News & Commentary

Church has a crucial role in combating polarization, ‘Civilize it’ panelists say

WASHINGTON (OSV News) — The church has a crucial role in combating the rise of polarization, panelists said at a March 20 webinar organized by the U.S. bishops’ conference and other Catholic groups.

At the webinar co-sponsored by the U.S. Conference of Catholic Bishops, Catholic Charities USA, Glenmary Home Missioners and the Jesuit Conference, and moderated by Gloria Purvis, a Catholic speaker and host of “The Gloria Purvis Podcast” from America Media, panelists said rising polarization is contrary to the common good Catholics should seek to foster.

A 2023 study by the Pew Research Center found that positive views of many governmental and political institutions are at historic lows. Nearly two-thirds (65%) of Americans surveyed in that study said they always or often feel exhausted when thinking about politics, while 55% feel angry, 10% feel hopeful and just 4% feel excited.

In March 2024, as both President Joe Biden and former President Donald Trump became their respective parties’ presumptive nominees, setting up a likely rematch election between the pair, Pew found that 26% of Americans hold unfavorable views of both men, a sentiment more common among people under 30 than older generations. However, Pew found that when it comes to evaluating Trump and Biden on their own — without being compared to their rival — about six in 10 Americans hold unfavorable views of both candidates.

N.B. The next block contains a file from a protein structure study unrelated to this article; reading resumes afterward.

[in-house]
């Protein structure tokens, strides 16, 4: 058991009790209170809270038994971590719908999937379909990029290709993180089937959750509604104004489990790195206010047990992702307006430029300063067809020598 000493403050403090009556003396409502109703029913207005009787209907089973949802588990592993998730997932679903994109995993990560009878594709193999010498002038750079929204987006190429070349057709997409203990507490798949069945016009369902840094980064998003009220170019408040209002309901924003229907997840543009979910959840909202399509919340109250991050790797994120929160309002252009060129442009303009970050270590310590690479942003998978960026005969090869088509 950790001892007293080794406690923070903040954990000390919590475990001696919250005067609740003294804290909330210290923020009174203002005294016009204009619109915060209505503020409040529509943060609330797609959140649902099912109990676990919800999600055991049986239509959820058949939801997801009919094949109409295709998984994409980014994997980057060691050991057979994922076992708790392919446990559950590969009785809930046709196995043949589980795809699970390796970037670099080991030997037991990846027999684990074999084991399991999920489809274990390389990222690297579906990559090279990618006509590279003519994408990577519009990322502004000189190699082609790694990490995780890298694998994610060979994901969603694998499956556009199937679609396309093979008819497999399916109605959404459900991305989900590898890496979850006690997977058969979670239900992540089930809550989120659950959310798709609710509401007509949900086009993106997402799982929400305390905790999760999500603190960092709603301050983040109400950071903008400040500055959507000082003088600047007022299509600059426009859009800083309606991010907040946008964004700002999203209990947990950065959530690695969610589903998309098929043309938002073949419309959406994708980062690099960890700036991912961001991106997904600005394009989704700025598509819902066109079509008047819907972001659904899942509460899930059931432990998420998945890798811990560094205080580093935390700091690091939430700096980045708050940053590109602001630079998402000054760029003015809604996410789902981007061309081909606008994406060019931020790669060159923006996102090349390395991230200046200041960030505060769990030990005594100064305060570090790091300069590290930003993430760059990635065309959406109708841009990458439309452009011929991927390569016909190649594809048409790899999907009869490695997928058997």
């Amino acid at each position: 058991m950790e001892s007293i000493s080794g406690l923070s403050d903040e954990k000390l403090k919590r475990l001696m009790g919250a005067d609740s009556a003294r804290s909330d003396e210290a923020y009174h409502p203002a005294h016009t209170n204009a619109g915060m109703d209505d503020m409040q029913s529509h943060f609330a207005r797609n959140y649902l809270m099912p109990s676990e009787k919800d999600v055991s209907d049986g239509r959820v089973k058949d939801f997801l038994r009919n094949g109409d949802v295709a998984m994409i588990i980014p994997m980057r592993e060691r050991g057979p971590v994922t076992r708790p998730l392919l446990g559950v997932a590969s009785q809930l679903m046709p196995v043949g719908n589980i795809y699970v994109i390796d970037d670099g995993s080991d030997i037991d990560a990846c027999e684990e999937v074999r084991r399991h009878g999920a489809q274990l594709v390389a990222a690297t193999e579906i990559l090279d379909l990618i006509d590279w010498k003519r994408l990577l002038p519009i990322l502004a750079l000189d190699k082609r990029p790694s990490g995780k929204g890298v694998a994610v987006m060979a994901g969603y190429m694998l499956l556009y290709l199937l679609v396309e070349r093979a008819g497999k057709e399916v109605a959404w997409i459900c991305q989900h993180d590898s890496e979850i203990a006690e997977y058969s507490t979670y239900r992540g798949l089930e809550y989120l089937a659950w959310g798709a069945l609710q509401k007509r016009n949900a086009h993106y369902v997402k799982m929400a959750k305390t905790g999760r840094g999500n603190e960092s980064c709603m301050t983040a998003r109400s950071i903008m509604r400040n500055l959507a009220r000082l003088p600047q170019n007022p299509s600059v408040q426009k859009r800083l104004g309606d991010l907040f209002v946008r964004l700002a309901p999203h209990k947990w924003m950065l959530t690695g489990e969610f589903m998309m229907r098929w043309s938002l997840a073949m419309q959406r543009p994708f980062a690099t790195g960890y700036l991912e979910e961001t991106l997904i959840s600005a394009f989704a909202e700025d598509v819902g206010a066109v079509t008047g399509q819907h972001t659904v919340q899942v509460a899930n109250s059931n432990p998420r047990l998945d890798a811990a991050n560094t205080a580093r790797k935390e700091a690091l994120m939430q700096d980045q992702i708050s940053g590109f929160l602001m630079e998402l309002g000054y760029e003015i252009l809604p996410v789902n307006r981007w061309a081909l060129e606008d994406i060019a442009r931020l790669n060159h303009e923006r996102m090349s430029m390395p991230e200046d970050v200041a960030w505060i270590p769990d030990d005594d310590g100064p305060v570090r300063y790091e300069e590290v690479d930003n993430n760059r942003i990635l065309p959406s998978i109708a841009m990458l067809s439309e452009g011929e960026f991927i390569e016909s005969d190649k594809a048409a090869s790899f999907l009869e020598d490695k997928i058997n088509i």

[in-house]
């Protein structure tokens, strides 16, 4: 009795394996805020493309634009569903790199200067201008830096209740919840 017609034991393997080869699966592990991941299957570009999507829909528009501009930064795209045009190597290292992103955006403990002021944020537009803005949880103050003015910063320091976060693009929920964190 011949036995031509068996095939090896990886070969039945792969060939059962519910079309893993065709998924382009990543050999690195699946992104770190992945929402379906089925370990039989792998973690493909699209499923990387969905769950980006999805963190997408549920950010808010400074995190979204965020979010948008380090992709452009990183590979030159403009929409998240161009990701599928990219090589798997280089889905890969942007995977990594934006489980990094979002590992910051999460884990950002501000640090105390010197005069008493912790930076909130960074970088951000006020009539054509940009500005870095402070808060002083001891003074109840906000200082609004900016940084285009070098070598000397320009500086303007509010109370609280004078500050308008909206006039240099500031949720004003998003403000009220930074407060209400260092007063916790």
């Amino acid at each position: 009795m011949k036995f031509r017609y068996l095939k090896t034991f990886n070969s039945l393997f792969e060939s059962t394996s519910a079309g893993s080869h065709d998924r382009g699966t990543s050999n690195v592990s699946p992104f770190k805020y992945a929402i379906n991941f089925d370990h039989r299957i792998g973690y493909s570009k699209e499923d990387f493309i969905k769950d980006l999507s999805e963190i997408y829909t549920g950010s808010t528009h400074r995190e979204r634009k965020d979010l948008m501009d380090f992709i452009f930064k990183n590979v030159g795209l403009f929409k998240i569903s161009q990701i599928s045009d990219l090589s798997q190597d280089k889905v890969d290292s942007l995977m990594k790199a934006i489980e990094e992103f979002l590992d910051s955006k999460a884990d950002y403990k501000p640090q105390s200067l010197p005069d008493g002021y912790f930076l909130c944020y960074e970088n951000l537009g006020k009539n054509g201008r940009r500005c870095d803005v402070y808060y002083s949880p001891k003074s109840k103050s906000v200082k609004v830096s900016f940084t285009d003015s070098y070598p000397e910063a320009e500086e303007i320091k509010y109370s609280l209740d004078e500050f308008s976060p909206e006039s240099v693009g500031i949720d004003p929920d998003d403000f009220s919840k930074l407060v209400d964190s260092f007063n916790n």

Kerry Alys Robinson, president and CEO of Catholic Charities USA, said the same polarization that impacts American politics also has impacted the church.

When she “saw the corrosive effect it was having on families, communities, neighborhoods, I yearned for our beloved church to play an ameliorating role in addressing that,” Robinson said. “We are called to one Eucharistic table, so it just made sense to me that our church might play a role in helping bridge these divisions and lessen the chasm.”

Robinson said Catholics should demonstrate an “emphasis on encounter and accompaniment, genuinely interacting with — and gaining a deep understanding of — our neighbors and those different from us, from different backgrounds and circumstances.”

Father R. Aaron Wessman, the author of “The Church’s Mission in a Polarized World,” said that the challenge of polarization in American culture is that individuals within groups feel uncertainty, fear and grievance, leading to an “us versus them” mentality.

Father Wessman said “some politicians and some media outlets will oftentimes try to capitalize on the two groups that exist,” both intensifying and promoting that “‘us versus them’ mentality.”

“It’s very difficult for us to live in American culture and not be caught up in that ‘us versus them mentality,” he said. “And when I see you as a member of the other group and I see you as the enemy, I see you maybe even as being less than human; and obviously for us as Christians that’s a problematic place for us to be in.”

The Catholic faith, he said, provides “a tremendous treasure trove of resources” for overcoming polarization, including in the Eucharist.

“This is where human beings are united with God, and also with each other,” he said of that sacrament.

Father Wessman said self-awareness and examination of conscience are key components of an intentional response to reducing polarization.

“Really ask the question, ‘How have I become polarized myself? How am I contributing to polarization?'” he said. “And it takes some hard work to be honest with ourselves. And to answer that question, then we can also think about an examination of conscience, you know, ‘what are my biases?'”

The webinar was part of the U.S. Catholic bishops’ “Civilize It” initiative, which seeks to foster “a better kind of politics, one truly at the service of the common good,” a nod to Pope Francis’ encyclical on human fraternity, “Fratelli Tutti.”

By Kate Scanlon | OSV News